It would be certainly desirable and rather preferable if Imran Khan replaces the metaphor of Tsunami by a plausible, more meaningful and candid epithet. These could “Pakistan Spring”, the Pakistan Revolution or Grassroots revolution, the “People's Revolution” or similar expressions to drive more emphasis and meaning into what Mr. Khan and his party stands for.

Imran Khan being a relatively fresh entrant in political arena, with a clean reputation is decidedly appealing to the masses that throng to his party's rallies and public meetings in large numbers. He offers hopes for setting right the mess and chaos that have caved into the foundations of Pakistan. The people, on the whole are, disgruntled with the traditional lot of politicians that have been tried several times before, and who despite their tall pledges for betterment, protect and nurse the ruinous status quo when in power.

Perpetuation in self aggrandizement, safeguarding clannish interests and monetary enrichment through fair and fouls means, remain their driving penchants. As such the hyperbolic slogans and the bloated manifestoes of the parties for transforming Pakistan into a stable, viable, strong and sovereign state with a modern and thriving society have remained unfulfilled. Deplorably, the ground situation has remained without any change except for the worse.

It would be an unnecessary refrain and futile repetition to enumerate the limitless sufferings of the hapless people of Pakistan ranging from a dirty, primitive, degrading environment to denial or shortage of basic utilities and social services that make a society modern and progressive.

The leaders at the helm, the parliamentarians, the army generals, the senior bureaucrats and the individuals in powerful positions ignore the woes of the people and busy themselves in nepotism, cronyism, milking the nation exchequer, granting contracts to the highest bribe givers, raising their allowances and manipulating hefty development funds.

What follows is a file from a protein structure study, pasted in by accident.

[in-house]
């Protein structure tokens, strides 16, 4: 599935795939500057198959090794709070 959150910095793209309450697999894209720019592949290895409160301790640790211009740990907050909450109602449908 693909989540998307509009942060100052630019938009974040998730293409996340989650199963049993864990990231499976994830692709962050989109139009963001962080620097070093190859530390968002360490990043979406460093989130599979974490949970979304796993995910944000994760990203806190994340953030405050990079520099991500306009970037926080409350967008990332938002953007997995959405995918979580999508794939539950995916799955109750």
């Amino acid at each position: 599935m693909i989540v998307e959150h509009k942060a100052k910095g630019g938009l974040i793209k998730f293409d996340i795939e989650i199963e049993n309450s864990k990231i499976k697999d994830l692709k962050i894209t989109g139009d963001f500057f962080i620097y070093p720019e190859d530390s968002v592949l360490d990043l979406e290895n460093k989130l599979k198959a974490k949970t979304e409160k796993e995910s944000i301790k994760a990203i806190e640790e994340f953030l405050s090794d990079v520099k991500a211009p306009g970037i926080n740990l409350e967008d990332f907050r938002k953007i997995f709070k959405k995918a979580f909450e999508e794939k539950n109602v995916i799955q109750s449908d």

So in such a persistently bleak and hope-drained milieu, when a ray of hope appears on the horizon, the people welcome it readily.  In case of Imran Khan, it is primarily uncertain, if he could win the general elections and muster enough electoral strength to form a government of his party. In case of a divided popular mandate, he will have to forge a coalition government.

In a coalition set up, one can have neither a free will nor independence in making the desired and far reaching decisions. If he cannot attain the majority, the dream and drive of transforming the destiny of the people of Pakistan and taking the country out of the dire straits, would remain unrealized and elusive.

The paramount question that stares right in our face is: where would then we go from here? It could be to strive for a change by spearheading a Pakistan spring like the one sweeping across the Arab world.  In that situation, the ordinary citizens will face state repression and brutality unleashed by the coterie in power.

In case, the reprehensible status quo remains intact and the traditional politicians return to power, is Imran Khan and his party ready to mobilize people, launch a countrywide movement to usher bedeviled Pakistan into an era of real revolution. Only then he can do away with the moribund governance and remodel Pakistan.

He should know that a revolution like Arab Spring is not a garden party. It comes through countless sacrifices, after a long drawn struggle by the masses under a committed leadership and indeed by facing the bloodshed carried out by the ruling clique.


The writer is a senior journalist and a former diplomat.